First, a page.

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Bowls of huckleberries to the Missoula Food Bank, which held its fifth annual “Empty Bowls, Full Souls” dinner Wednesday and brought anti-hunger advocate and author Janet Poppendieck to the event as the featured speaker, as well as other members of the community to share their experiences with hunger. The Clay Studio of Missoula donated 175 bowls decorated by local artists, and Two Sisters Catering and Le Petit Outre filled those bowls with good food. The dinner helped draw attention to the increasing number of people relying on the food bank for their next meal, as well as the factors that lead to hunger in our community.

Chokecherries to the Montana Department of Transportation and the Montana Department of Fish, Wildlife and Parks for their slow action on resolving a longstanding problem with elk crossing Interstate 90 between Drummond and Gold Creek. MDT is finally beginning to explore a possible $1.5 million fencing project to guide elk to the four underpasses used by other wildlife to safely navigate the eight-mile stretch of road. This comes too late to help Duane Carlton, a retired Army lieutenant colonel from Bozeman who died in the early morning hours of June 6 when the Harley Davidson motorcycle he was driving hit an elk on the interstate about three miles east of Drummond.

Huckleberry sundaes to Jakers Bar and Grill, which celebrated its reopening this past week, four months after a fire on Feb. 24 forced the Missoula restaurant to shut down. The fire, which ignited a gas line in the kitchen, caused extensive smoke damage and required extensive renovations. Meanwhile, Jakers owner Justin Philbrick committed to paying his entire staff of about 60 employees their full wages – as well as their average tips. As a further generous gesture, the restaurant is inviting anyone whose birthday falls between Feb 24 and June 23 to enjoy a half-price meal and a free sundae until July 21. Here’s a business that knows how to inspire loyalty among its employees and customers!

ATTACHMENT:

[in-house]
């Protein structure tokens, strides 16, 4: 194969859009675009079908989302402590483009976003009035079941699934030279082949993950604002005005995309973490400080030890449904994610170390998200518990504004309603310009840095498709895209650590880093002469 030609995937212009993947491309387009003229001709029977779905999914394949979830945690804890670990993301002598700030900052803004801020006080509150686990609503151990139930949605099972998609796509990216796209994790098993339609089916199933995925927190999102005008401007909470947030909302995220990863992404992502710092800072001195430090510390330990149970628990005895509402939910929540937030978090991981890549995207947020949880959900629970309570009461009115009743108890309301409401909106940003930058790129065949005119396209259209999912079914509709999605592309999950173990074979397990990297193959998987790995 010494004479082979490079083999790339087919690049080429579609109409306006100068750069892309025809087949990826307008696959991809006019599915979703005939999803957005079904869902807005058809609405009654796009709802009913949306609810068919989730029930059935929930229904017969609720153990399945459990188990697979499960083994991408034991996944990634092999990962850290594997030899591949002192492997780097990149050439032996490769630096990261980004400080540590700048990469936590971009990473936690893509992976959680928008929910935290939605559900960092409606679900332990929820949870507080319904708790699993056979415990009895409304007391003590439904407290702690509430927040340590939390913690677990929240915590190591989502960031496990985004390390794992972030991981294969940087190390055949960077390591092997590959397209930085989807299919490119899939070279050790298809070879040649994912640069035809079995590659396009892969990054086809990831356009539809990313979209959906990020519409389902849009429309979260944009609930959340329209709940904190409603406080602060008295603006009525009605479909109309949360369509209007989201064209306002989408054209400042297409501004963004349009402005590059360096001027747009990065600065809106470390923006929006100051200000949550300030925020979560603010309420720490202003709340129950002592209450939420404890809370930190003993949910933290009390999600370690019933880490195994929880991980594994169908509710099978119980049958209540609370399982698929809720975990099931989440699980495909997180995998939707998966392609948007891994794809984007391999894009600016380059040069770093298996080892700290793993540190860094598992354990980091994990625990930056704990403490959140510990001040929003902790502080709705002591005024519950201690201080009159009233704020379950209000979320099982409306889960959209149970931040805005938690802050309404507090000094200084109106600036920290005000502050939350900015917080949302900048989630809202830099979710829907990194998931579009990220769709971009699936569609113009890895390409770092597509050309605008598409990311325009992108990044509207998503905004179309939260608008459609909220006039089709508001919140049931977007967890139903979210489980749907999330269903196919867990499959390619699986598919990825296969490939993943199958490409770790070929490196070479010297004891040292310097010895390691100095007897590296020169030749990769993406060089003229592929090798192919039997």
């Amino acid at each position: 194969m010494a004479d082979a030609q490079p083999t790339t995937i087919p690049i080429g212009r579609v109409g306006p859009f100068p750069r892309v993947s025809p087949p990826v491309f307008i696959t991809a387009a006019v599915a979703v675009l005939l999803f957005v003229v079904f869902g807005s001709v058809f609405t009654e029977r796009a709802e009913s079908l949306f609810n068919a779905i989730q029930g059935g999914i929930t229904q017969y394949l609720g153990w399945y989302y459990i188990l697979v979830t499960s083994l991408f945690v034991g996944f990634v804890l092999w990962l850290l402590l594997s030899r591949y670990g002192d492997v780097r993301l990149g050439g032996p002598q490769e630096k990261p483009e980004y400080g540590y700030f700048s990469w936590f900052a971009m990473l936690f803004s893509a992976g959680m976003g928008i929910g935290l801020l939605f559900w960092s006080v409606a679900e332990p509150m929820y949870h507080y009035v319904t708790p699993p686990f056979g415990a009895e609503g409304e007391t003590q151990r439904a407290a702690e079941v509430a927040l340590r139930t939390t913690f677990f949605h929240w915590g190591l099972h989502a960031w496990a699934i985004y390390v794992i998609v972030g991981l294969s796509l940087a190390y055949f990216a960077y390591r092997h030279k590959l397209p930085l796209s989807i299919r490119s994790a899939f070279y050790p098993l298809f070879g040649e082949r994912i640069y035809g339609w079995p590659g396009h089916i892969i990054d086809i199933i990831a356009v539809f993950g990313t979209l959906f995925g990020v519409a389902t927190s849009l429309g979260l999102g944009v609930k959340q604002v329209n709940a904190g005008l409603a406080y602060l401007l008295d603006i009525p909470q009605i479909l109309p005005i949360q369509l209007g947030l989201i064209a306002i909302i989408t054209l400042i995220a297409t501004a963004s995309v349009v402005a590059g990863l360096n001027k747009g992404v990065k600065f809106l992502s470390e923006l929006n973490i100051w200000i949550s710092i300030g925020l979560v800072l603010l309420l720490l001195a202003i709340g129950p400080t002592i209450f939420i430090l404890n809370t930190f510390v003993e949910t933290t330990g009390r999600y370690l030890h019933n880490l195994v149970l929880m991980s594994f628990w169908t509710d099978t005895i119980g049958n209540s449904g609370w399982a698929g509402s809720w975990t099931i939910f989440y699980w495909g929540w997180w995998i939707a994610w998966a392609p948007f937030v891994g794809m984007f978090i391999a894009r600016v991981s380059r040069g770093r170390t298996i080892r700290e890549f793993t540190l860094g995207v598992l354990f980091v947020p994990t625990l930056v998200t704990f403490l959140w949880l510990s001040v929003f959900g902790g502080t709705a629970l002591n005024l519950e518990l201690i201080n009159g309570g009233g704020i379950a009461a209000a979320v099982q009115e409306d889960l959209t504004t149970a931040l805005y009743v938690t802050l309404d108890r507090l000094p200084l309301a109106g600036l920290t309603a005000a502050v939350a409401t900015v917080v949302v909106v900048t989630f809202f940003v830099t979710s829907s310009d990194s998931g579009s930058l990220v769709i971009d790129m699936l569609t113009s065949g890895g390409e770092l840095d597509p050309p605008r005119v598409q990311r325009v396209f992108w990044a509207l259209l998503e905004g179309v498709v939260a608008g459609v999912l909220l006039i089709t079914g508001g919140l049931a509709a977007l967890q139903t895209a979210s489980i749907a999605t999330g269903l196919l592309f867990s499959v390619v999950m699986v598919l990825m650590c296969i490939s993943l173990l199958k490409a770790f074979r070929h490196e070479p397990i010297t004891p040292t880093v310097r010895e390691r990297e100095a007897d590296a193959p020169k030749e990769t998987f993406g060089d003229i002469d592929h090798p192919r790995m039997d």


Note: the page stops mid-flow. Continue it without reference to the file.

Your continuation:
Chokecherries to Glacier National Park’s shrinking ice fields. While it’s been known for some time that the glaciers for which the park is named are gradually melting away, two new animations from NASA’s Earth Observatory track the loss over three decades using satellite images. The number of glaciers in the park has dropped from about 150 in 1850 to only 25 today, and the park’s last moving ice field is projected to be gone by 2030.

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Huckleberries to the dozens of volunteers who turned out to help St. Ignatius build a new elementary school playground, and still more huckleberries to Blue Cross and Blue Shield of Montana for footing 90 percent of the bill. Last weekend more than 150 volunteers helped put together the playground equipment from the nonprofit KaBOOM! Thanks to their efforts, hundreds of children in the St. Ignatius area will be able to enjoy an outdoor attraction designed and approved by their very own community.

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Missoulian editorial board: Publisher Mark Heintzelman, Editor Kathy Best and Opinion Editor Tyler Christensen.

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